Despite a professional downturn since his heyday in the 1980s and ’90s, Grandmaster Flash, one of hip-hop’s founding fathers, proved last Wednesday that he’s still got what it takes to get heads bopping and hands waving in the smoke-filled air.
A near-capacity crowd of Phnom Penh-ites, the vast majority expats, were eager to see one of the genre’s trailblazers work his magic on the ones and twos at Pontoon.
Bronx-raised Joseph Saddler, better known as Grandmaster Flash, came to prominence in the 1980s as the DJ for Grandmaster Flash and the Furious Five, where he pioneered turntable moves such as “scratching” and track looping that are now considered standard deejaying techniques.
The group was the first rap crew to be inducted into the Rock and Roll Hall of Fame.
Flash’s recent solo attempts, however, have not been greeted with much enthusiasm.
VICE magazine said his latest album, The Bridge – Concept of a Culture, released in 2009, “sounds just a little too much like exactly what you would expect from a 51-year-old who’s been out of the game for more than two decades”.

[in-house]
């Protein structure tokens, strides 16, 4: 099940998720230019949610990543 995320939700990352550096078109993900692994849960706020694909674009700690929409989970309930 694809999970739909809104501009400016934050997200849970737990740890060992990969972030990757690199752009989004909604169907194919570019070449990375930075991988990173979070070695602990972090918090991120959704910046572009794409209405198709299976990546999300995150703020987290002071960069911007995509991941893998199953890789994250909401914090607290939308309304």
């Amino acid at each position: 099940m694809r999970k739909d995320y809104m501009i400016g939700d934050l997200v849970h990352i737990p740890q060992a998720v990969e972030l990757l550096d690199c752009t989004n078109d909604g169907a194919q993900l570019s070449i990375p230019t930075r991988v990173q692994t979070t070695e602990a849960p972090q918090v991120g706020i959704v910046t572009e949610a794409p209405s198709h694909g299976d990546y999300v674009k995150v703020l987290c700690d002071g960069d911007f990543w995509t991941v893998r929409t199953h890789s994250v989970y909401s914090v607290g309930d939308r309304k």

The same could be said of Wednesday’s show, with Flash spinning and mixing tried-and-true classics like the Furious Five’s biggest hit, 1982’s The Message, 1990s gangsta rapper Snoop Dogg, and other mainstream crowd-pleasers that even the most lily-white of suburban-raised expats recognised from their MTV-fuelled adolescences.
There were no surprises, but it was precisely the throwback feel of the set that got the crowd smiling and bumping.
Having fostered a reputation for grumpiness offstage, the legendary DJ radiated only positivity throughout his set.
He told the audience that of all the shows he had done in the region, this was the best.
“I’ve been to Hong Kong, I’ve been to Singapore,” he yelled into the microphone. “But Cambodia can rock tha mothafuckin’ house!”
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